This project has received funding from the European Union’s Seventh Framework Programme for research, technological development and demonstration under grant agreement no 266 214.
The project has started on 1st October 2010 for a duration of 54 months.


The goal of the HYSOP project  is to develop solutions for manufacturing lightweight high temperature (HT) turbine components and to design new coating systems (protection against oxidation, water vapour and CMAS).

Nb/Nb5Si3 and Si3N4/MoSi2 composites are lightweight high temperature materials (with a density lower than about 6.5~7 g/cm3 and < 5.6 g/cm3, respectively) with application potential above 1300°C making them candidates for advanced aero-engine components, allowing reduction of fuel consumption, CO2 emissions and cooling air needs, hence a further increase in efficiency and reduction in engine weight.

Though remarkable high temperature mechanical properties have been achieved (strength, creep), especially in the FP6 ULTMAT project, short/medium term application cannot be envisaged since improved oxidation resistance and optimised microstructures for enhanced mechanical properties are required.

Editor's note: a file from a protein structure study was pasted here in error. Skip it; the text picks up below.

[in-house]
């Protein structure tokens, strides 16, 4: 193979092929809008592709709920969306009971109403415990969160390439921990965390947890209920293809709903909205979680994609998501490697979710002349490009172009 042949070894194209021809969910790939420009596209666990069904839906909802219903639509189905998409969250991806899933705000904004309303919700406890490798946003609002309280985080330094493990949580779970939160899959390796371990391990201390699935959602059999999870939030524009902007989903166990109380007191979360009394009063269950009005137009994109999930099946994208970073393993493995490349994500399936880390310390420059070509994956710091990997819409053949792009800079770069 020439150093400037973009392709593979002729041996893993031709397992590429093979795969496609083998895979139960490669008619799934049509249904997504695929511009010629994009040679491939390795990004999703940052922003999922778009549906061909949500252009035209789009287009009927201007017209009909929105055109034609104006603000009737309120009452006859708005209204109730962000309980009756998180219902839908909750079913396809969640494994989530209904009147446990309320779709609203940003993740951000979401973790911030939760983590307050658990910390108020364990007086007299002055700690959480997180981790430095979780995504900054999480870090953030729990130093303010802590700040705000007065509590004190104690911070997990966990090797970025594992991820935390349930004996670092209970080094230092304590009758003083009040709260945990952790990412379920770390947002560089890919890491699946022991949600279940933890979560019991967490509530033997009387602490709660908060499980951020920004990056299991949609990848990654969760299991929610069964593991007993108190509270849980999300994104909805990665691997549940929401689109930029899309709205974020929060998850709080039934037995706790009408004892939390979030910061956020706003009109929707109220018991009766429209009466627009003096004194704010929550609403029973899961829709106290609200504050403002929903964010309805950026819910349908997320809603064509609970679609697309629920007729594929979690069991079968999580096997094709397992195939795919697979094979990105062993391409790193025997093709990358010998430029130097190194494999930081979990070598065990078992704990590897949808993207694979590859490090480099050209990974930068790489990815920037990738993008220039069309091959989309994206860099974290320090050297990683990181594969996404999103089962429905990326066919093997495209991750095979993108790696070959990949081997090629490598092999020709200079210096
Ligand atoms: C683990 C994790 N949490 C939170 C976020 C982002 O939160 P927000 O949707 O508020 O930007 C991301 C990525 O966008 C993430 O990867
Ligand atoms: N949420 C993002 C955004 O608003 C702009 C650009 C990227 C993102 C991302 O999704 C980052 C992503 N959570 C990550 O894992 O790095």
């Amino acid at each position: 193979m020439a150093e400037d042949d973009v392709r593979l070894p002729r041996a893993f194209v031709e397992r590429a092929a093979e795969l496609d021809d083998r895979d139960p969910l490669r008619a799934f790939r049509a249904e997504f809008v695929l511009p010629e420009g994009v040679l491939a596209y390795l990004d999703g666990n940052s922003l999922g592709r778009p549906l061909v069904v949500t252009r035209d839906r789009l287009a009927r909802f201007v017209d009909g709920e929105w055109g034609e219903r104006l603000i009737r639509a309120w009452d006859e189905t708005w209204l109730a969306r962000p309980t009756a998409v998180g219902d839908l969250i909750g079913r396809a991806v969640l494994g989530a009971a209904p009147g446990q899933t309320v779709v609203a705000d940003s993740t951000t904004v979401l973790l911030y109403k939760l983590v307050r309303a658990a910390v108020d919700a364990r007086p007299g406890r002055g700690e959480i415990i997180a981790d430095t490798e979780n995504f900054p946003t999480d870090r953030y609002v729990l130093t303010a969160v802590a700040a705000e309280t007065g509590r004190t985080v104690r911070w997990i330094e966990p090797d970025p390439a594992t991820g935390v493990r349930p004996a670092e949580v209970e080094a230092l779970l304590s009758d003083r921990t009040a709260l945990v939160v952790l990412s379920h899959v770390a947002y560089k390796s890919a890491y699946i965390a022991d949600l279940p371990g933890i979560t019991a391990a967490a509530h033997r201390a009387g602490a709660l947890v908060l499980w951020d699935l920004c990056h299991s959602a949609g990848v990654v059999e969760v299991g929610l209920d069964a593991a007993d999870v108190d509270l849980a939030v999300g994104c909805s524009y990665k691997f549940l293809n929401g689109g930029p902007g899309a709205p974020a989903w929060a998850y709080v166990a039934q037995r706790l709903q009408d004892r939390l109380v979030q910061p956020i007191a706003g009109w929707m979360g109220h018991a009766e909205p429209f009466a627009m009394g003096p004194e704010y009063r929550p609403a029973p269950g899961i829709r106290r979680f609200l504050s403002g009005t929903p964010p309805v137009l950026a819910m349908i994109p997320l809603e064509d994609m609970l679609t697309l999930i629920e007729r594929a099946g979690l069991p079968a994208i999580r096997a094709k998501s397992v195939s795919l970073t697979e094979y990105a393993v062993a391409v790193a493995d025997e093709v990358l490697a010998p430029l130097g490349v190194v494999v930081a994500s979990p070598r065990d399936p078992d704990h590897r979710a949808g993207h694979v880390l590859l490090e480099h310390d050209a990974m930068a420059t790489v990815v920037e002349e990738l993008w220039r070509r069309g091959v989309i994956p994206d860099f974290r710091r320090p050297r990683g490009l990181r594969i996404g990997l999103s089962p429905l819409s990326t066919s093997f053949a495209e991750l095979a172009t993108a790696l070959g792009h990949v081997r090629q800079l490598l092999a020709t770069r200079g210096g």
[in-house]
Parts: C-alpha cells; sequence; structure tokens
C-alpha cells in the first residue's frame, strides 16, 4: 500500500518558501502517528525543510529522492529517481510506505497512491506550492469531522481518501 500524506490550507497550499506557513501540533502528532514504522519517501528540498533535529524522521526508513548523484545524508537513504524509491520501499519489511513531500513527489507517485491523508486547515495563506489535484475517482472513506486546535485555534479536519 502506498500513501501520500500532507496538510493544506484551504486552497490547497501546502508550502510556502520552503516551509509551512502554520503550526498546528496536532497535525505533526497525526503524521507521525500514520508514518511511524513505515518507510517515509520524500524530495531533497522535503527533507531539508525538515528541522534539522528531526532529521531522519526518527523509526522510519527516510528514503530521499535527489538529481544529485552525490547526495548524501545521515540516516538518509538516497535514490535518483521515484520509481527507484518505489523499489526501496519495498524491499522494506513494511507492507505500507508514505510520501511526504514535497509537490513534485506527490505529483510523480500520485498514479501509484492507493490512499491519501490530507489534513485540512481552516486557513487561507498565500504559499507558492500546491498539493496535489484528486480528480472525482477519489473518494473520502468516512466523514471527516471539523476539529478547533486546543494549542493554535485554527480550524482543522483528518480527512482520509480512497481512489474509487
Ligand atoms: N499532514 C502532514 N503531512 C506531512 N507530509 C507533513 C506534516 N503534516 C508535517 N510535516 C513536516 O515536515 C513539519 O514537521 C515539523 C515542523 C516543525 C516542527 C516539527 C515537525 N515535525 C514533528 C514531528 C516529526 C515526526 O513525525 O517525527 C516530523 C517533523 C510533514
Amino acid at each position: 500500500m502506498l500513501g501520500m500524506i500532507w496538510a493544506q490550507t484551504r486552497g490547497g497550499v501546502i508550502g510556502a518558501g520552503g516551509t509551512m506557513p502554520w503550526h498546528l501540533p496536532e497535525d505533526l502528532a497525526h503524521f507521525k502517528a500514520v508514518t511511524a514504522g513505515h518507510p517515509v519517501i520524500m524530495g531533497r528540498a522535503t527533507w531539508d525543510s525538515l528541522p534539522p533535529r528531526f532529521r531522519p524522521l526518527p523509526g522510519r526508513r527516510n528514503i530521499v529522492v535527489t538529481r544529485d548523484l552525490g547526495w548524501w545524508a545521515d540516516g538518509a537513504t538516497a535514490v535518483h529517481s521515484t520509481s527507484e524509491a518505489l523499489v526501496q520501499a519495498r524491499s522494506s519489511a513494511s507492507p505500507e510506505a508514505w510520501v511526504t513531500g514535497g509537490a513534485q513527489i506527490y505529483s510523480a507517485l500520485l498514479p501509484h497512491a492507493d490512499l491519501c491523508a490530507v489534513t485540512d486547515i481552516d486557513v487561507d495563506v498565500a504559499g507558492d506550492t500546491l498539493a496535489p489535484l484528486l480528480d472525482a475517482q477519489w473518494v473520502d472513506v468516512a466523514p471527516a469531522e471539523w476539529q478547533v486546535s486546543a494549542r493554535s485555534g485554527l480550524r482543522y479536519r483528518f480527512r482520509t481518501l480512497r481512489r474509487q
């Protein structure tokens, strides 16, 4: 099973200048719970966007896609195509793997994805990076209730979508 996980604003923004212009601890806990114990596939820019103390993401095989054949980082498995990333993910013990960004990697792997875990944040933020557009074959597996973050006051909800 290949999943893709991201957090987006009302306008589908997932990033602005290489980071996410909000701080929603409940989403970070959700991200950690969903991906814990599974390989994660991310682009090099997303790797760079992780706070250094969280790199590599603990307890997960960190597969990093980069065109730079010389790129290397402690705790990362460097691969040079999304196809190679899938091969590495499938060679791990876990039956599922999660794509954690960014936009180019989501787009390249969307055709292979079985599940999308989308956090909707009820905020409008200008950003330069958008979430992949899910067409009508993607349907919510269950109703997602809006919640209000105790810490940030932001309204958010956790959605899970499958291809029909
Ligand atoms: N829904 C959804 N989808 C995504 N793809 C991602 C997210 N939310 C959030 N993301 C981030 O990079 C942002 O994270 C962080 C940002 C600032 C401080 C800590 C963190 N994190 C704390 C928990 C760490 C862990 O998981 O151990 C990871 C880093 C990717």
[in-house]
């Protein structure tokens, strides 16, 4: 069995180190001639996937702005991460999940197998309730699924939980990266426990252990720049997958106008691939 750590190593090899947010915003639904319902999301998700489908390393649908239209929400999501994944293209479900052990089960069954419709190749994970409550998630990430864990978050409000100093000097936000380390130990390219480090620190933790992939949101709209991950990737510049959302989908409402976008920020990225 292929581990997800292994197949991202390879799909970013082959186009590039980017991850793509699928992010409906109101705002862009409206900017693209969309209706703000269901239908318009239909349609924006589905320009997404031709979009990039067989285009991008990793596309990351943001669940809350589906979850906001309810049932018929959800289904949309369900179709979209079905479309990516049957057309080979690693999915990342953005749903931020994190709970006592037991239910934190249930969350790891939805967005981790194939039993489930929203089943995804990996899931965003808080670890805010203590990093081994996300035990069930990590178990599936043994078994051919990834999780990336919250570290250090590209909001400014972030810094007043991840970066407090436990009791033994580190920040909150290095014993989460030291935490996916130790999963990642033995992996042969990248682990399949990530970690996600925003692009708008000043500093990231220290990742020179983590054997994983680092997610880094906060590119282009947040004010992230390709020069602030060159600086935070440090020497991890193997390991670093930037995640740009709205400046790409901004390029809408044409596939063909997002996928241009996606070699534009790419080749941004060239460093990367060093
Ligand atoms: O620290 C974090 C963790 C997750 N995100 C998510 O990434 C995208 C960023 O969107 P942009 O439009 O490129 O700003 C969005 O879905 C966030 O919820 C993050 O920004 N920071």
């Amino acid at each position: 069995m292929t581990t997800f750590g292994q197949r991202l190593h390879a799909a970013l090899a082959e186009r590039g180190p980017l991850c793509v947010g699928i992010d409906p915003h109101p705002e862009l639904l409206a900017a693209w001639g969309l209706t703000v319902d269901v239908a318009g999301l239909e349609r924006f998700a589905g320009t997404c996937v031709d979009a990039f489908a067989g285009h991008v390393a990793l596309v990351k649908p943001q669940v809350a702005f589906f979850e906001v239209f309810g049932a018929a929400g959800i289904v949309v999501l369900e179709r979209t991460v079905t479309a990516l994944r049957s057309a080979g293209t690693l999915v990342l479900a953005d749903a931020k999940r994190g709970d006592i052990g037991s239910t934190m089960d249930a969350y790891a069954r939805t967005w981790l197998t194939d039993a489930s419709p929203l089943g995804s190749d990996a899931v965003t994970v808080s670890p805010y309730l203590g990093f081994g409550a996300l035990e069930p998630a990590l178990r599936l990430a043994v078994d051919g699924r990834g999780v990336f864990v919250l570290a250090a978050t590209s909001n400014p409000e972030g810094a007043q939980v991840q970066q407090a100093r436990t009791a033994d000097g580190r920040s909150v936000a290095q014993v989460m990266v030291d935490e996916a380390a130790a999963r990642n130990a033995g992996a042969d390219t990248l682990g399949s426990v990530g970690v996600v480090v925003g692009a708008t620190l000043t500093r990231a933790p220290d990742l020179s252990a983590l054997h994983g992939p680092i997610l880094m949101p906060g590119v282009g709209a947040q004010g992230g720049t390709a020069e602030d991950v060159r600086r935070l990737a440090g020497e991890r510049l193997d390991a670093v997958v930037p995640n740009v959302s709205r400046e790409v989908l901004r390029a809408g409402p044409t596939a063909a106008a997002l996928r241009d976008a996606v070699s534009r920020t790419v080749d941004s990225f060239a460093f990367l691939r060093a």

The partners, an engine manufacturer, research centres and universities, will join their expertise to reach following objectives:

-  design static (vane, seal segment) and rotating (blade) components with tailored microstructures and properties, including superalloy/HT-material hybrid structures where superior performance is foreseen over monolithic material,

- develop the corresponding advanced routes for processing (based on powder metallurgy: net-shape HIPing, powder injection moulding, laser fabrication) and joining,

- design oxidation/corrosion resistant coating systems, based on expertise gained on substrate/coating/environment interactions on Nb-Si materials, superalloys and Environmental/Thermal Barrier Coatings,

- test the coatings in service-like conditions: medium (~800°C) and high (1100-1300°C) temperatures in dry/wet air, corrosion by molten oxides, up to a burner rig test,

- converge the two approaches in assessing the mechanical behaviour of bare and coated specimens,

- finally, to propose a set of manufacturing and coating solutions for the high temperature materials for medium term application in aero- and small land-based turbines.

Notes: CMAS are CaO-MgO-Al2O3-SiO2 mixed oxides, coming from sands and dust ingested by the engine during take-off, flight and landing.